The Okoy is described as an a-typical mermaid, where the upper portion of the body is that of a human and the lower part has either webbed feet, scaly legs, or a fishtail.

Okoys drown humans and then eat them.

Moral of the story: Stay in the shallow end of the ocean or swimming pool.

Sigbin4. Sigbin

Ayaw na laag kung gabii na kay makakita ka og sigbin (Don’t go out if it’s already night time because you will see a Sigbin)!”

Imagine a goat without horns and very large ears, with a tail that can be used as a whip.

Singbin’s are described as creatures that hide in the shadows at night and feast upon human blood by sucking it out of them.

The creatures walk backward with their heads lowered between their hind legs, cloaking themselves with their power of invisibility, all while emitting nauseating odors.

During Holy Week, Sigbin’s rise from their lair and seek out children to kill, bearing their hearts like amulets.

Moral of the story: Don’t stay up too late.

Wak wak5. Wak Wak

Hala ka! Gabii na. Dagiton dyud ka sa Wak Wak kung mag sige pa ka og laag (Watch out! It’s already nighttime. A Wakwak might seize you)!”

The Wak Wak is a vampiric, bird-like creature in Philippine mythology. It is said to snatch humans at night as prey, similar to the Manananggal in rural areas of the Philippines, due to its ability to fly.

The sound of a Wak Wak is usually associated with the presence of an Unglu (vampire) or Ungo (ghost or monster). It is also believed that this monster is called “Wak Wak” due to this sound it makes when it flaps its wings while flying.

Moral of the story: Don’t go walk around past night.

Santilmo6. Santilmo

Kung laagan kaayo ka sa gabii, makasugat ka og Santilmo (When you go out at night, you might come across a Santilmo).”

Santilmos are balls of fire that fly around, chase after people and scare the hell out of them..

It is described by Unexplained Mysteries as an apparition that takes on the appearance of a flame that are believed to be spirits of the dead and tend to lead the people who see them astray.

Moral of the story: Don’t play with fire.

Manananggal7. Manananggal

Nagbutang dyud og daghan na asin akong bana sa tanan namong bintana og nagbitay og daghan na ahos para dili daw makasulod ang manananggal sa amo (My husband placed a lot of salt on our windows and hang lots of garlic so that the Manananggal cannot enter our house).”

Manananggals are separated from their torsos, flying around at night with wings sprouted out of their backs. When pregnant women sleep, Manananggals seek them out to devour their baby’s hearts, using their long proboscis-like tongues to suck out their blood.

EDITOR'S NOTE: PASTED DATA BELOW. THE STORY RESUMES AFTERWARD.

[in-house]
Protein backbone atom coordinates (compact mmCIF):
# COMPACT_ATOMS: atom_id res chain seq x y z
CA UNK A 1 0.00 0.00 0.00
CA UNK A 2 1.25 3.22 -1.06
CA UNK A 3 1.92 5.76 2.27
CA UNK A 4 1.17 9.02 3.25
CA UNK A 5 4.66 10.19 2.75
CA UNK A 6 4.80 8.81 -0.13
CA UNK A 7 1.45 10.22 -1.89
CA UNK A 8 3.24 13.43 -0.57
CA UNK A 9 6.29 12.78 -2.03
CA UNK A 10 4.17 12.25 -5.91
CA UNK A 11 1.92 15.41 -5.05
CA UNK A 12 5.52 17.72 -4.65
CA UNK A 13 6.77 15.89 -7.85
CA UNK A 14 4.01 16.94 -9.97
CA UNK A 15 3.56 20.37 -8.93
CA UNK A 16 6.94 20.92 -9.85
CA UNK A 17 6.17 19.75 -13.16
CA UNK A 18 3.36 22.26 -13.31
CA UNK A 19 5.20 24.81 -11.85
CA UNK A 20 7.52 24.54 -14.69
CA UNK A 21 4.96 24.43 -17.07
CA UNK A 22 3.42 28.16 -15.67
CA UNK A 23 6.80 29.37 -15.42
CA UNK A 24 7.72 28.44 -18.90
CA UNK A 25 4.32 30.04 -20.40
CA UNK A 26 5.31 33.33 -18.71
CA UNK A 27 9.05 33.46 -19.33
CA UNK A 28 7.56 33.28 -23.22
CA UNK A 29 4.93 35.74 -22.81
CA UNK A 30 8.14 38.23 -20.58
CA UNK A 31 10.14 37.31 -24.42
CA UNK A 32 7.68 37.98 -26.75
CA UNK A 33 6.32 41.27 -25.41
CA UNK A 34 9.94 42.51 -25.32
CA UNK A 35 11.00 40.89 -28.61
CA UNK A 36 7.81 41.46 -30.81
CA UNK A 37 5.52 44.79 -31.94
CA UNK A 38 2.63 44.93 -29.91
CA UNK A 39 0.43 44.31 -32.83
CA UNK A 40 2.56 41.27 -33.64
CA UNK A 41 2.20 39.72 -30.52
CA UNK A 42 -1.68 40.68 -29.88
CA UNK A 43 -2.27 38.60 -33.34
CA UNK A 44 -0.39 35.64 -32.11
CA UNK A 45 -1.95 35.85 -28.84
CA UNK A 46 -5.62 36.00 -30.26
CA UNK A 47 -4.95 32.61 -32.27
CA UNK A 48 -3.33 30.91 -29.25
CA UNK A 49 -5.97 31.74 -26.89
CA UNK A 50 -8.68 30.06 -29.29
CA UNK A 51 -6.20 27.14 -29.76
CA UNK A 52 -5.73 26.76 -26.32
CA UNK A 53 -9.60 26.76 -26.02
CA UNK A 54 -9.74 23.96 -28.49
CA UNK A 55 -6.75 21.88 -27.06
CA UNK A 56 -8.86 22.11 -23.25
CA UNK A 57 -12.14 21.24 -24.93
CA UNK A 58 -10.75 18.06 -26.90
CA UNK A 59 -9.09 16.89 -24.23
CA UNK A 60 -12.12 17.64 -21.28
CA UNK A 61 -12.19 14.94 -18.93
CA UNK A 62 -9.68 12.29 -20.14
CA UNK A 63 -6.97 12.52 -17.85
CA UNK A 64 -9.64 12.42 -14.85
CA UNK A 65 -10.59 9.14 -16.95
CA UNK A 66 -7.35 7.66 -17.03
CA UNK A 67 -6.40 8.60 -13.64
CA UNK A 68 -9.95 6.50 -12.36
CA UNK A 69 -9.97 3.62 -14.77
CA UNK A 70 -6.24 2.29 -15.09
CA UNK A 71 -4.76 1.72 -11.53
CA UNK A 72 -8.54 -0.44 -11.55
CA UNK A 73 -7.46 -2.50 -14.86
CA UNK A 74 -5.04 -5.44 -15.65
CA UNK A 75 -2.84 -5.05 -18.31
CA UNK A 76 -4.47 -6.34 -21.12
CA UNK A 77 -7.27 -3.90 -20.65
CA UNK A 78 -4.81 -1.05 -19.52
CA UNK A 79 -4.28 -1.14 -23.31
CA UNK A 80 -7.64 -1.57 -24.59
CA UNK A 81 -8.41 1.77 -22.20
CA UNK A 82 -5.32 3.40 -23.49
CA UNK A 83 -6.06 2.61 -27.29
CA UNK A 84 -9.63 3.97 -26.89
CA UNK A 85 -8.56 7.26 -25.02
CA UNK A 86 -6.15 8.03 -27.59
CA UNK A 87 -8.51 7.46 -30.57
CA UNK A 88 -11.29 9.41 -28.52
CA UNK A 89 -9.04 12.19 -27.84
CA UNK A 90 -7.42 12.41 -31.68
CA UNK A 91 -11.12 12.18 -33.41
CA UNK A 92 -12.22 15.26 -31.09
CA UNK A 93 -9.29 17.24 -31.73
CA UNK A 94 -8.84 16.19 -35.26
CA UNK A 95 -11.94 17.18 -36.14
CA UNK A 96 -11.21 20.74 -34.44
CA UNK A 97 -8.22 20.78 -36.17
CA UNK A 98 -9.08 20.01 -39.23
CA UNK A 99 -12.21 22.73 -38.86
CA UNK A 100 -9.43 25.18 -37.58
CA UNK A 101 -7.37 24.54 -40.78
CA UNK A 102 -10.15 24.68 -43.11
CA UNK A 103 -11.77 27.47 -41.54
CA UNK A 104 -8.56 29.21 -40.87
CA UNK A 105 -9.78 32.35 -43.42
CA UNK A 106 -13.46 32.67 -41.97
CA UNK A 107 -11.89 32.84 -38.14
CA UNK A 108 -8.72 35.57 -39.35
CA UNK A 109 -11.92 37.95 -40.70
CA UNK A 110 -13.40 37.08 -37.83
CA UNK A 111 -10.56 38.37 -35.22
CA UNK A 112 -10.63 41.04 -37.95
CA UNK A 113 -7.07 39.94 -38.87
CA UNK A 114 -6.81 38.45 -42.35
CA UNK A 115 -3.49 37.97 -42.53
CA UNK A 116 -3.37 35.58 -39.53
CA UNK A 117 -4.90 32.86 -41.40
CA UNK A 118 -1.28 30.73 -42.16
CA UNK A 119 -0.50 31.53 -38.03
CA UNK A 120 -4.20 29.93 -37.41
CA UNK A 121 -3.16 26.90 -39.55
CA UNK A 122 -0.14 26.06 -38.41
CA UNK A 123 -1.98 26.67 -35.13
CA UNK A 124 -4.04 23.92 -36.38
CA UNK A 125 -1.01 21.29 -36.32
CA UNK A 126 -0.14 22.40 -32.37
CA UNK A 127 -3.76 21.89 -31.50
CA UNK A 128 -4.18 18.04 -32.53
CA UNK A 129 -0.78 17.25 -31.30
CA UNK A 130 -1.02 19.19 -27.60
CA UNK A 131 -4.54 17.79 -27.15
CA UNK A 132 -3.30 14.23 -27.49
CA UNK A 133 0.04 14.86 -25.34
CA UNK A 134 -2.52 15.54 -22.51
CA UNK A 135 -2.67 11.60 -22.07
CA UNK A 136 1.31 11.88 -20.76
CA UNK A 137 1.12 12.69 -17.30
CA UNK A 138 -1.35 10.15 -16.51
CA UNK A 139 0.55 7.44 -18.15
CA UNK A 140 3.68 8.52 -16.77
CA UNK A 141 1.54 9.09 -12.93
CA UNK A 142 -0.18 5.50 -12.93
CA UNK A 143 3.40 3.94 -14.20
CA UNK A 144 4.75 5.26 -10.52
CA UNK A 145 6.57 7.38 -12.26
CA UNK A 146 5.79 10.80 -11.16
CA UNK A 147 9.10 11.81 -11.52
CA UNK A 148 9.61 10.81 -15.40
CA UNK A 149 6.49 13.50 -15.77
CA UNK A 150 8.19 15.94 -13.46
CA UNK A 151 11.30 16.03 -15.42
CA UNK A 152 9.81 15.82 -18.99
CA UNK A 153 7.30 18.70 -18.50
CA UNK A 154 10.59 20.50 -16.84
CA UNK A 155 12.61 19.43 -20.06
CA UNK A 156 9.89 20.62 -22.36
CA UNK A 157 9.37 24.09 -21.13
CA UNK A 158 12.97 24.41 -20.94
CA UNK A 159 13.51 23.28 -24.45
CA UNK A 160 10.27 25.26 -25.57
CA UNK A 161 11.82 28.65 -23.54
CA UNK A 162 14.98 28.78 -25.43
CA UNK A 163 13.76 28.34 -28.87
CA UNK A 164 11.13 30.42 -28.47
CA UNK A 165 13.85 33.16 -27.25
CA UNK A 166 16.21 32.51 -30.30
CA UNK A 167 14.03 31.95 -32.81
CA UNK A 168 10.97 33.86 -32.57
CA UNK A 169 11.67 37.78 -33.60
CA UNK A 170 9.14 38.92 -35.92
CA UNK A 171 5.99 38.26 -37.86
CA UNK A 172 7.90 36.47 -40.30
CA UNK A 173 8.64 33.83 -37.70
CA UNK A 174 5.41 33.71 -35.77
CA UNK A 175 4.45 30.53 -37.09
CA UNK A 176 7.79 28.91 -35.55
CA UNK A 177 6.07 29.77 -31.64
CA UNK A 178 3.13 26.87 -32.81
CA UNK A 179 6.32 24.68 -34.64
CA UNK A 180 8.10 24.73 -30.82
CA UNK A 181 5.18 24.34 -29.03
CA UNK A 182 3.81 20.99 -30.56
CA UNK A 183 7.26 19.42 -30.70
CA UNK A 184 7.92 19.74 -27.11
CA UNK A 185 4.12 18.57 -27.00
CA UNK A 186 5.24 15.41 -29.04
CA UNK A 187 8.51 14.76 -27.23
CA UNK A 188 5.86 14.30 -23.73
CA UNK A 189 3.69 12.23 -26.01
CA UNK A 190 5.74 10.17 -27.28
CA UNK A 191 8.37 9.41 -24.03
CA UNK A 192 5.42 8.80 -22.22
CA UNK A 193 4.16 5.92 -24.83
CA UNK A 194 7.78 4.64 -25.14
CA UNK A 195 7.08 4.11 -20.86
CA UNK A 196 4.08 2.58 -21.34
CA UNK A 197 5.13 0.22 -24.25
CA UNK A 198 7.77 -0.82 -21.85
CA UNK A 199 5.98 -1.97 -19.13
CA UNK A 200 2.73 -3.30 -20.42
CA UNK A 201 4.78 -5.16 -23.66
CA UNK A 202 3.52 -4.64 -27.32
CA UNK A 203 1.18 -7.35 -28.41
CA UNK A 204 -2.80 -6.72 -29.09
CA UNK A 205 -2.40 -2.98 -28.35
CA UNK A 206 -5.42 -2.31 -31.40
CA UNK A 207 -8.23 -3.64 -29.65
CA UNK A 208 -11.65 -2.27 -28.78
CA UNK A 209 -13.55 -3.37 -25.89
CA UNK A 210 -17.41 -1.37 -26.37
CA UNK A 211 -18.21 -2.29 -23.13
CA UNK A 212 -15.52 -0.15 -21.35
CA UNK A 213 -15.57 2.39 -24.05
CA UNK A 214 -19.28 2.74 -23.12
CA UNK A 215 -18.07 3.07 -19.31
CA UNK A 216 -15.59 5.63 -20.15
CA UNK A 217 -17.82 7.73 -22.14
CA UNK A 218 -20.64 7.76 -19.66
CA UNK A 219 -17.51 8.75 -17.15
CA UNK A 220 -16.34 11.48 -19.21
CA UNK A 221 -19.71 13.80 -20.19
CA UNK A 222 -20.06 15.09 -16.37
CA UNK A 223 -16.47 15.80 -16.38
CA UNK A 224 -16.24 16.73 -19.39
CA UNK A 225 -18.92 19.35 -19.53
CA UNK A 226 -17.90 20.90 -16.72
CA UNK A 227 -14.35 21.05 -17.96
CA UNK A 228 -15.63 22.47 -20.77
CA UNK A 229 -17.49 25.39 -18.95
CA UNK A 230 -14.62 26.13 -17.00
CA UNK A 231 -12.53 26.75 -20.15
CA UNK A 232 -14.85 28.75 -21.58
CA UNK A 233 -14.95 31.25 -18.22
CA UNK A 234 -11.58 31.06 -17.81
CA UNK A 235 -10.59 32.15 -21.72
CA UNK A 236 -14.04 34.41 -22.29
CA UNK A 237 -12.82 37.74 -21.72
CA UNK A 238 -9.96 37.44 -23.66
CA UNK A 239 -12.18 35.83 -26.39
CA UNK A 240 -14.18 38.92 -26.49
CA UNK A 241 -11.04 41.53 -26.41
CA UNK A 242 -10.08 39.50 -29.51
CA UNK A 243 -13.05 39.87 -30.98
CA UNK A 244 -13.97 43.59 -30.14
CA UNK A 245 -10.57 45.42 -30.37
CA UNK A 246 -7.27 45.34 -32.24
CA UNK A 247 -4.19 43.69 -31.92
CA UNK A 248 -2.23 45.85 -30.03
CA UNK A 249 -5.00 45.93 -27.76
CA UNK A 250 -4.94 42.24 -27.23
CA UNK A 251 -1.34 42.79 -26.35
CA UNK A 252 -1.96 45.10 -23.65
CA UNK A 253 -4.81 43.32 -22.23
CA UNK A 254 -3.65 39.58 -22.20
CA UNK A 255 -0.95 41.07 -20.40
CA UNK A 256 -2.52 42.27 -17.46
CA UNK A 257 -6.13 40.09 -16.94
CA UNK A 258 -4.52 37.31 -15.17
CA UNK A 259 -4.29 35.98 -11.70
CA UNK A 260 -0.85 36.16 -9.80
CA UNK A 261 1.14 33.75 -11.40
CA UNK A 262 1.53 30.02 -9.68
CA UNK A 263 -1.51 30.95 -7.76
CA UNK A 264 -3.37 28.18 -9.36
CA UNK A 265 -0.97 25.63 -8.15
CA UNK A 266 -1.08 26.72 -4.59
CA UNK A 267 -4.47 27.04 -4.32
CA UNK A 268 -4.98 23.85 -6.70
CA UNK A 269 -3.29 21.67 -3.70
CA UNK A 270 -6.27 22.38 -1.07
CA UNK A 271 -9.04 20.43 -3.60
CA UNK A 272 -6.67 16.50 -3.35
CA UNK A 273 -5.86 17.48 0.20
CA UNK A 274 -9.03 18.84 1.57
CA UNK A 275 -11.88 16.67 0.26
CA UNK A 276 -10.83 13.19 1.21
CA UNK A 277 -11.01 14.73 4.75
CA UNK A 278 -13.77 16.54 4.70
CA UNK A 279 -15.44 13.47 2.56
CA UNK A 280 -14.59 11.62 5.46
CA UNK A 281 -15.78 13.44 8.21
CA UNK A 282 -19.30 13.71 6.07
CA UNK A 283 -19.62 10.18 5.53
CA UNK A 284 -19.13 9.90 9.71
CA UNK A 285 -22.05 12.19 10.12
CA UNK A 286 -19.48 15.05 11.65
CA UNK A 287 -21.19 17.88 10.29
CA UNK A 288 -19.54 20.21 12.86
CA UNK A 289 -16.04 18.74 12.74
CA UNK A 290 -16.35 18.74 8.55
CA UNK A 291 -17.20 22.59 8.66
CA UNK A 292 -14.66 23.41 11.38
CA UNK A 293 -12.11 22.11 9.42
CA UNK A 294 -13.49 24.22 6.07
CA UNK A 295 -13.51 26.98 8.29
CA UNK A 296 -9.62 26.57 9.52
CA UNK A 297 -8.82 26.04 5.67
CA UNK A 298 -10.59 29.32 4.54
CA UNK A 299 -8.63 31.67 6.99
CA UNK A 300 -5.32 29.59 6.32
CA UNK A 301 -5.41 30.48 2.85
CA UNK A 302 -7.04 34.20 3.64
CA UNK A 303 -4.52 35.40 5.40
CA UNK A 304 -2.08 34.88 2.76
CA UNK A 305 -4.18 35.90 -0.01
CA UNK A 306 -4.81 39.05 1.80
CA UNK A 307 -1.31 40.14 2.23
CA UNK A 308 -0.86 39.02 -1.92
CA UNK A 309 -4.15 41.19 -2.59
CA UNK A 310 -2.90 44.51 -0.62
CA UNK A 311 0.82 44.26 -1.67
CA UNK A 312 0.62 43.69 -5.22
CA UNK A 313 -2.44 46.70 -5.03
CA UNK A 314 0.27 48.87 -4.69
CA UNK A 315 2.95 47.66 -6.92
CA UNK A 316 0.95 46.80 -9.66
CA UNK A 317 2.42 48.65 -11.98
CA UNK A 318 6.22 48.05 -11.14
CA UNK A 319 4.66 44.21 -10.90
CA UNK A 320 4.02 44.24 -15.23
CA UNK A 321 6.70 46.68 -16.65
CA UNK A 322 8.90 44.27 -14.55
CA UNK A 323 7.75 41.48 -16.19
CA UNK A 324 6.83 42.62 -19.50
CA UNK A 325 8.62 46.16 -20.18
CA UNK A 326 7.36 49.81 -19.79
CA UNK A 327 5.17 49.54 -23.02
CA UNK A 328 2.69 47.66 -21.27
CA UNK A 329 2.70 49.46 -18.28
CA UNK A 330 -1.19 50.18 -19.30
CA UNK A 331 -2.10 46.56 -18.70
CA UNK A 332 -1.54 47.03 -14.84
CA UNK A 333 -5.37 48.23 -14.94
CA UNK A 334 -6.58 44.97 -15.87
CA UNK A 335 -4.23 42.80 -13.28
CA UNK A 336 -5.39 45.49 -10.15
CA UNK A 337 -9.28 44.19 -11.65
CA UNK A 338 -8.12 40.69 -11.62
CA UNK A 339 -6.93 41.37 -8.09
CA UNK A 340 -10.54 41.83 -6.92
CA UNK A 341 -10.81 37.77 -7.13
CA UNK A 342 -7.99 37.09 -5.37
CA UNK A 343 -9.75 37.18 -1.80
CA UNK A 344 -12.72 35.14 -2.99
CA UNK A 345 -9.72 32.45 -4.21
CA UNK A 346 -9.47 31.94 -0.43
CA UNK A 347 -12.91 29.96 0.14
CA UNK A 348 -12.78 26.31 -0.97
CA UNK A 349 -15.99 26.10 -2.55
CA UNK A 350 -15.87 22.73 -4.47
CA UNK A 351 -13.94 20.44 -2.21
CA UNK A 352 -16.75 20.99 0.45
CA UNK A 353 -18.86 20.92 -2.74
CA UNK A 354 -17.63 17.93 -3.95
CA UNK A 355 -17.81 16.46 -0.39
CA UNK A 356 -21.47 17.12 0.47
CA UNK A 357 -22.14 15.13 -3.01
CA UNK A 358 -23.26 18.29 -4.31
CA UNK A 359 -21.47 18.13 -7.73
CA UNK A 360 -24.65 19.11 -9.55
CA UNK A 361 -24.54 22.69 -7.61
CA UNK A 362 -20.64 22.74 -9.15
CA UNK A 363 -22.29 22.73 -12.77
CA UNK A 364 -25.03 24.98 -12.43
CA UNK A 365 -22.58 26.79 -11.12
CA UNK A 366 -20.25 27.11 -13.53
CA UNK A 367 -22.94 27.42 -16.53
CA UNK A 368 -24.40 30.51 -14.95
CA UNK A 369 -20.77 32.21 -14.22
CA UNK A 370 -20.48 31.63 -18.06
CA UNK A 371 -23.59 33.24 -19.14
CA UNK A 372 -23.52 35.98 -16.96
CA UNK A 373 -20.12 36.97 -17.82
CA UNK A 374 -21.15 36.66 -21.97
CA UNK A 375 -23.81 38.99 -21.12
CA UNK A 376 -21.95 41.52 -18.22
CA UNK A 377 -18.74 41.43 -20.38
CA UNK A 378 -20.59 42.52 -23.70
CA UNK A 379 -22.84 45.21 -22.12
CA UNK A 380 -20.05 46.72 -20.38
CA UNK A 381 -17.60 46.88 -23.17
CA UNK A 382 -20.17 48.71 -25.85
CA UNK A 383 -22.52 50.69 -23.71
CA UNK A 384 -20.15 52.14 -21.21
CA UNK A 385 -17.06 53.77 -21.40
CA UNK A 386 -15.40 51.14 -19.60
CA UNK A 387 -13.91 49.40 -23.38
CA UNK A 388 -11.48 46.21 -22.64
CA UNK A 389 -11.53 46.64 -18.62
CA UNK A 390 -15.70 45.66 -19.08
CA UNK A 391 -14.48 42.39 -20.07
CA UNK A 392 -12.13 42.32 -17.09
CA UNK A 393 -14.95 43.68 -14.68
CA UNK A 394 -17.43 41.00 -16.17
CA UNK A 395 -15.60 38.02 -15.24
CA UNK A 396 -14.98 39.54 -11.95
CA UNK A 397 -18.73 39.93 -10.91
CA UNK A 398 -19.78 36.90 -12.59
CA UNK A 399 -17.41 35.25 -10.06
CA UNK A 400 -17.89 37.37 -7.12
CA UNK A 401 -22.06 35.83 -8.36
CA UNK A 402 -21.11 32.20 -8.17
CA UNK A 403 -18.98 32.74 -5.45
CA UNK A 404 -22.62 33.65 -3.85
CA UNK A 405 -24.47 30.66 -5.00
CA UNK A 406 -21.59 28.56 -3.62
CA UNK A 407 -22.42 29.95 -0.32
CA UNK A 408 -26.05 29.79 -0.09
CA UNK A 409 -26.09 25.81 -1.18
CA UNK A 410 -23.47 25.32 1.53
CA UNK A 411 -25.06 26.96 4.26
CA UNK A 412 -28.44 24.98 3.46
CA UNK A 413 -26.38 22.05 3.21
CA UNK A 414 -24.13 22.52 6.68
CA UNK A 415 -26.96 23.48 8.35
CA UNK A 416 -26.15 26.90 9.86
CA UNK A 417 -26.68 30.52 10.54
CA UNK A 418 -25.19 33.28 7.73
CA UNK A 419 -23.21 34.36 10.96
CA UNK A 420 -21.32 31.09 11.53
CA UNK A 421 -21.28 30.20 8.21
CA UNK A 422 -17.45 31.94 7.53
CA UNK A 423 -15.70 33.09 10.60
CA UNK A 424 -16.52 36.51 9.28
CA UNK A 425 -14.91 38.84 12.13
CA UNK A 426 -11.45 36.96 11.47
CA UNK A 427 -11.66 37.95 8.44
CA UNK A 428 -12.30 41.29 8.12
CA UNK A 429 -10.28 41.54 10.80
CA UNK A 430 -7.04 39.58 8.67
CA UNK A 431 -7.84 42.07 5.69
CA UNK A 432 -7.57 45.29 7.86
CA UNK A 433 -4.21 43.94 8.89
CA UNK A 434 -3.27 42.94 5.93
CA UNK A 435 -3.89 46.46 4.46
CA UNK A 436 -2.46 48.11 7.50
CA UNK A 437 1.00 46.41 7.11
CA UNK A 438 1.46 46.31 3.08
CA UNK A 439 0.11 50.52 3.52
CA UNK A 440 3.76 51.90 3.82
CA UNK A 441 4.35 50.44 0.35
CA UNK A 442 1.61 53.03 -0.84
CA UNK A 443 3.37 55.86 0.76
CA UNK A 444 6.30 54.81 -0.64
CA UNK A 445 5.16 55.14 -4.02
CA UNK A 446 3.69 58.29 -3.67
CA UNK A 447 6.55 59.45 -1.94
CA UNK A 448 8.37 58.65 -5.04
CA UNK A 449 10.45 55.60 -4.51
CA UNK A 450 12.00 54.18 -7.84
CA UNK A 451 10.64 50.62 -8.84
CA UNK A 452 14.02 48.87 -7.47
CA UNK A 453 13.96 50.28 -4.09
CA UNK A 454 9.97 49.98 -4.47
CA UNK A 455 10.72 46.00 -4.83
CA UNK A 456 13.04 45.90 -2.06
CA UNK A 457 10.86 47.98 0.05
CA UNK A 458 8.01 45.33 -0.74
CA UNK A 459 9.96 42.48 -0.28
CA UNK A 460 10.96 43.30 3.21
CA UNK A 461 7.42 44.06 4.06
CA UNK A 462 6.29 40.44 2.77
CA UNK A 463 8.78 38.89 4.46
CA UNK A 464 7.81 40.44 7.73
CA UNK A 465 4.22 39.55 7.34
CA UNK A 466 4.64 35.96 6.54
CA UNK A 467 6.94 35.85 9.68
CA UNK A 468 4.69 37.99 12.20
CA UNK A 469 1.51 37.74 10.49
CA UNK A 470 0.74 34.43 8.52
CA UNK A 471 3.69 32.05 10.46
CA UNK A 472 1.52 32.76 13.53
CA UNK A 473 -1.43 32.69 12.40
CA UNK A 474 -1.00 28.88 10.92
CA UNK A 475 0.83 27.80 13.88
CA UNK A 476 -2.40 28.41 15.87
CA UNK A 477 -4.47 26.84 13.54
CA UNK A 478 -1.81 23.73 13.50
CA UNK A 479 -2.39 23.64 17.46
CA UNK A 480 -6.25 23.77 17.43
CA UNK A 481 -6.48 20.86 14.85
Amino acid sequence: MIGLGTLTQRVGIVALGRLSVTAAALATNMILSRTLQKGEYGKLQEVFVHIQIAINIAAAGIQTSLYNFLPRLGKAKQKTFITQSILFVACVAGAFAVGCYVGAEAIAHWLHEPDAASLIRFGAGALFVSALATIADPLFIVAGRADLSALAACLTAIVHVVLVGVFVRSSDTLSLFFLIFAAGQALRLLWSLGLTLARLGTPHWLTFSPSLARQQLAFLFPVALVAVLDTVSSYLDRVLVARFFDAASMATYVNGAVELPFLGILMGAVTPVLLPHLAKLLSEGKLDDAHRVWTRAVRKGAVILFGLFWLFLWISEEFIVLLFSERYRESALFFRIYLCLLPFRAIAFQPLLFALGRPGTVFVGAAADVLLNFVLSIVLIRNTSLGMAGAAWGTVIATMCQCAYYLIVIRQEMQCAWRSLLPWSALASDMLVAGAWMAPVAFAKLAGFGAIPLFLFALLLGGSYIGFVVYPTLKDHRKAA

Like vampires, garlic (and salt) is used to ward them off.

Moral of the story:  If you’re pregnant, sleep correctly.

whitelady8. White Lady / Black Lady

The White lady is a female ghost associated with a tragic death in a local area. White ladies are typically ghoulish pale female ghosts who appear before you when you’re alone. White Ladies are believed to be harmless, but their counterparts, Black Ladies, are more violent.

The most prominent one is the White Lady of Balete Drive in Quezon City. It is said that it is the ghost of a long-haired woman in a white dress, who according to legend, died in a car accident while driving along Balete Drive. Most stories about her were told by taxi drivers doing the graveyard shift, such as the one where a taxi crosses Balete Drive, and a very beautiful woman is asking for a ride. The cabbie looks behind and sees the woman’s face was full of blood and bruises, causing him to abandon his taxi in horror.

Moral of the story: Be kind and vigilant.

kapre9. Kapre

Kapres are gigantic humanoid like creatures that hang around in trees and puff on gigantic cigars. They are thought to be harmless, their size is used to intimidate passersby in respecting the trees they live in.

Kapres may make contact with people to offer friendship, or if it is attracted to a woman. If a Kapre befriends any human, especially because of love, the Kapre will consistently follow its “love interest” throughout life. Also, if one is a friend of the Kapre then that person has the ability to see it and if they were to sit on it then any other person could see it.

Moral of the story: Respect mother nature.

Engkanto10. Engkanto

Much like many of the other aforementioned cryptic creatures, Engkantos live in the forest and have human like features.

If displeased, they inflict pain on people, but are also known to kidnap and fall in love with their victims as well.

Amulets will keep Engkantos away.

Moral of the story: Don’t go walking around in forests alone.